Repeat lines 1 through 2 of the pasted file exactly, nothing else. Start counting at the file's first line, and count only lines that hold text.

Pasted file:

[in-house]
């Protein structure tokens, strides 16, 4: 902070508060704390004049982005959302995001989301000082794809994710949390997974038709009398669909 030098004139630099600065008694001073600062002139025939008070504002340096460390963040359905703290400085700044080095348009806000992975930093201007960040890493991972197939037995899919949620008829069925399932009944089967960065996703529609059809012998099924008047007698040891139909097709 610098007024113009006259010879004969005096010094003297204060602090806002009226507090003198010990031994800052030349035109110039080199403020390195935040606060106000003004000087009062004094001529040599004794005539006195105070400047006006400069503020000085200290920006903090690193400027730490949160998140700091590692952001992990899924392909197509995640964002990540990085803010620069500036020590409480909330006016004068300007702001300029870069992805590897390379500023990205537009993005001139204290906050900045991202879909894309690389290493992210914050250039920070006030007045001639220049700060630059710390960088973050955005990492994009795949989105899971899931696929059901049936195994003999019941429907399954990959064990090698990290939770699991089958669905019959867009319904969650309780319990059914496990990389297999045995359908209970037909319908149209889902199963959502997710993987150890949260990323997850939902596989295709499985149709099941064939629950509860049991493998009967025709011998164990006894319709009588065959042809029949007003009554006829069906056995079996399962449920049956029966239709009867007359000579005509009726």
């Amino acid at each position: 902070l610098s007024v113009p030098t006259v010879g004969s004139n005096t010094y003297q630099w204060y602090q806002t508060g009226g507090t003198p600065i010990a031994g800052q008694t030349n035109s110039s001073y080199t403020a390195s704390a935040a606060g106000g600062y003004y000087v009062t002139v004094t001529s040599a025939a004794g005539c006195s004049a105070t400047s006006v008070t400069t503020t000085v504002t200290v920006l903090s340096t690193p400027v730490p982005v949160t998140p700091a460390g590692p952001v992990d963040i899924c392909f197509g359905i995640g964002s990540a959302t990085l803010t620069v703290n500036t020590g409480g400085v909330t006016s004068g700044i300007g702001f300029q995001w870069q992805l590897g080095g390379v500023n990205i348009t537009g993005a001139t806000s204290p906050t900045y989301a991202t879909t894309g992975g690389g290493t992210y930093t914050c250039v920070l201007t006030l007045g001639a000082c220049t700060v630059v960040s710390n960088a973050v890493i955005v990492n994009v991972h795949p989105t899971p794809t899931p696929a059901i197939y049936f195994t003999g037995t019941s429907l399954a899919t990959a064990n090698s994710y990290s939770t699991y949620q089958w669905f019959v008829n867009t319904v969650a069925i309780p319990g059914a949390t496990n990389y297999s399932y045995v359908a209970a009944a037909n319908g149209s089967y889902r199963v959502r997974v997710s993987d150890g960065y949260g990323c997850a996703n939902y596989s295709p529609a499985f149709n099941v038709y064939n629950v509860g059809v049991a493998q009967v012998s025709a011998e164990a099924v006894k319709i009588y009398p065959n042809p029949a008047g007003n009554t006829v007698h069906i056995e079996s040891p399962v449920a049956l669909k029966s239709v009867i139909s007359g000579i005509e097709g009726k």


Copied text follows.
[in-house]
């Protein structure tokens, strides 16, 4: 902070508060704390004049982005959302995001989301000082794809994710949390997974038709009398669909 030098004139630099600065008694001073600062002139025939008070504002340096460390963040359905703290400085700044080095348009806000992975930093201007960040890493991972197939037995899919949620008829069925399932009944089967960065996703529609059809012998099924008047007698040891139909097709 610098007024113009006259010879004969005096010094003297204060602090806002009226507090003198010990031994800052030349035109110039080199403020390195935040606060106000003004000087009062004094001529040599004794005539006195105070400047006006400069503020000085200290920006903090690193400027730490949160998140700091590692952001992990899924392909197509995640964002990540990085803010620069500036020590409480909330006016004068300007702001300029870069992805590897390379500023990205537009993005001139204290906050900045991202879909894309690389290493992210914050250039920070006030007045001639220049700060630059710390960088973050955005990492994009795949989105899971899931696929059901049936195994003999019941429907399954990959064990090698990290939770699991089958669905019959867009319904969650309780319990059914496990990389297999045995359908209970037909319908149209889902199963959502997710993987150890949260990323997850939902596989295709499985149709099941064939629950509860049991493998009967025709011998164990006894319709009588065959042809029949007003009554006829069906056995079996399962449920049956029966239709009867007359000579005509009726």